If you follow the Minister for Coal Resources, Matt Canavan, you’ll see plenty of cheer-leading for coal:
Another report out today showing why it’s so important not to turn our back on coal. If you want cheaper power we have to use our energy resources! pic.twitter.com/kRn2yJLiAq
— Matthew Canavan (@mattjcan) July 16, 2018
Reading the Canavan’s tweets and Facebook posts, you’d be forgiven for thinking that AEMO’s much awaited Integrated System Plan says, well, that coal is ‘king’ and will rule for the next 20 years.
But does AEMO actually say that? Here’s a chart showing the relative share of coal, gas and renewables over the next 20 years under the ‘neutral’ scenario.
The ‘neutral’ scenario assumes nothing more than committed projects, the tail end of the RET, the state targets (VRET and QRET) and Frydenberg’s desultory NEG. The ‘neutral’ scenario sees renewables overtake coal sometime in 2032, coal declines from 68% to 22% of the NEM, renewables grow from 24% to 72%. So much for coal reigning supreme!
The chart demonstrates very well that gas, while remaining extremely useful to the energy transition, does not need to increase in order to retire coal — in fact AMEO’s neutral scenario shows gas contributing 8% of electricity in the NEM this financial year and never again exceeding 6%.
(Ordinarily I’d change the colours for the series above, but the defaults were so pretty that I left them as is!)
It should be noted that AEMO’s modelling algorithmically determines the least cost solution that delivers a mix that meets the scenario’s reliability, security and emissions goals. As such, the scenario is a rigorous, dispassionate and optimal solution to the ‘trilemma’ of cost, reliability and emissions.
So what about the other scenarios? What happens if we adopt a ‘fast’ scenario, which assumes strong economic growth, strong electric vehicle uptake and a 52% emissions reduction across the period 2005–2030 (consistent with CSIRO’s Low Emissions Technology Roadmap)?
The ‘fast’ scenario brings forward Australia’s energy transition such that renewables surpass coal in 2026, some six years earlier:
The ‘neutral with storage’ scenario includes the construction of Snowy 2.0 and the Tasmanian ‘Battery of the Nation’ projects. (These are excluded from the ‘neutral’ scenario as the two large pumped hydro projects have yet to achieve ‘final investment decision’). While both projects will no doubt be very handy, AEMO’s modelling shows that the projects won’t have a significant impact on the pace of our energy transition:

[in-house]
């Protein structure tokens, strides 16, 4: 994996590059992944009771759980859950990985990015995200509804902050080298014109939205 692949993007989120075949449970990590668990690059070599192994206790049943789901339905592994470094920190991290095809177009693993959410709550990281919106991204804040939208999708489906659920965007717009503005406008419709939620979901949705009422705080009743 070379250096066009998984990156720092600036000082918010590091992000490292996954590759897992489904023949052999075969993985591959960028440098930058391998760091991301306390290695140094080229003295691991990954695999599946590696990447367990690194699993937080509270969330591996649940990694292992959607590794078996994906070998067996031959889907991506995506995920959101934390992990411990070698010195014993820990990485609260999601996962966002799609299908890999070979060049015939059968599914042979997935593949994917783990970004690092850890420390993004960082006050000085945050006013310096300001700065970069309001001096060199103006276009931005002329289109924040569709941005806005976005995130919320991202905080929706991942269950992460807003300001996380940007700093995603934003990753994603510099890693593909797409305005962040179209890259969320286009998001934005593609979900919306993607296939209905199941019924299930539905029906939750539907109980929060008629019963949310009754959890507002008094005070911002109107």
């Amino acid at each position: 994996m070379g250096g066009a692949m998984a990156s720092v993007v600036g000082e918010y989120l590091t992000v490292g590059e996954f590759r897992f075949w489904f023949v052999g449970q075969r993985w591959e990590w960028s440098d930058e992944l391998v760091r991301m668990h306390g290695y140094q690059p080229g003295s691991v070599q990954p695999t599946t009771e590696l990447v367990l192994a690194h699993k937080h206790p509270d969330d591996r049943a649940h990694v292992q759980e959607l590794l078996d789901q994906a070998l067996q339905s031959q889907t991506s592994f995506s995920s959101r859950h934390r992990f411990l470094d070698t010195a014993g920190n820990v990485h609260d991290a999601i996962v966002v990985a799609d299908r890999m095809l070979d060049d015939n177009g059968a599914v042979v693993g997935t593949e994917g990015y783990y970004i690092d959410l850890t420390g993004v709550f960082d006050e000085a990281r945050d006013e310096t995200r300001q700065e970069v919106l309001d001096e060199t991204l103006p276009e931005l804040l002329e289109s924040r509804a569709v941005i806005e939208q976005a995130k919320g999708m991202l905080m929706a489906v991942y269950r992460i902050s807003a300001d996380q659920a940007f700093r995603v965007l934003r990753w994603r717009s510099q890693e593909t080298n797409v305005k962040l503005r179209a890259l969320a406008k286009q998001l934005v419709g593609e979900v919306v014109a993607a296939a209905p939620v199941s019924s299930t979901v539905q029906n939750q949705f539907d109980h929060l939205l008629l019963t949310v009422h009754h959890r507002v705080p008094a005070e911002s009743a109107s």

AEMO’s scenarios yield a range of growth rates for renewables, and apart from the ‘fast’ scenario, there’s very little to separate them in the decade to 2030. An ‘increased role for gas’ scenario shows that renewables will not fare as well in following decade if gas reduces “significantly in price from current expectations (around $8-10 a gigajoule [GJ]) to around $6/GJ”.
Whichever scenario plays out, we can see very significant reductions in emissions, though, unsurprisingly, progress is retarded if we turn to gas. (Note that this chart is derived from AEMO data and uses an average emissions intensity for each technology, rather than facility level emissions intensity — an approximation for expediency.)
So if thermal coal is in terminal decline in Australia, there’s still a bright future for our coal overseas, right? It’s been booming, right?
Well, not according to official figures from the Office of the Chief Economist. Data from their June report shows that export quantities are flat:
But Canavan has been telling us that coal is booming, right?
Dont believe the “boy who cried wolf” crowd who keep talking down coal. Record $60b in coal exports last year and next year coal will overtake iron ore as our biggest export. Great for jobs! pic.twitter.com/3UVySvOtBS
— Matthew Canavan (@mattjcan) July 2, 2018
Yes, coal (thermal and metallurgical coal) is expected to our largest export this financial year, but it doesn’t sit right with me to claim a 15% reduction in value over two years as a “win”. Any coal workers taking out a mortgage on the back of the Minister’s exuberance will have a right to be livid when their employer cuts back production.
So is this talk of ‘structural decline’ of thermal coal just propaganda by activists, or is it for real?
A couple of data points: Due to the high sulphur content of much of Australia’s apparently ‘clean coal’, South Korea’s June imports of Australian coal were down 27% compared with last year, and more ominously for the global thermal coal sector, India’s imports for the last quarter are down 16% on last year. But some might argue that this are just blips. Maybe, maybe not.
Global thermal consumption peaked in 2013. Last year saw a the first (slight) increase after three years of decline. It’s too early to tell if this was a reversal or just ‘noise’, but given the technology drivers —so clearly demonstrated in AEMO’s ISP — my bet is on a long, slow structural decline.
Of course, to give us a fighting chance of a safe climate, the inevitable demise of coal needs to accelerate significantly.
Simon Holmes à Court is senior advisor to the Climate and Energy College, Melbourne University and can be found on Twitter @simonahac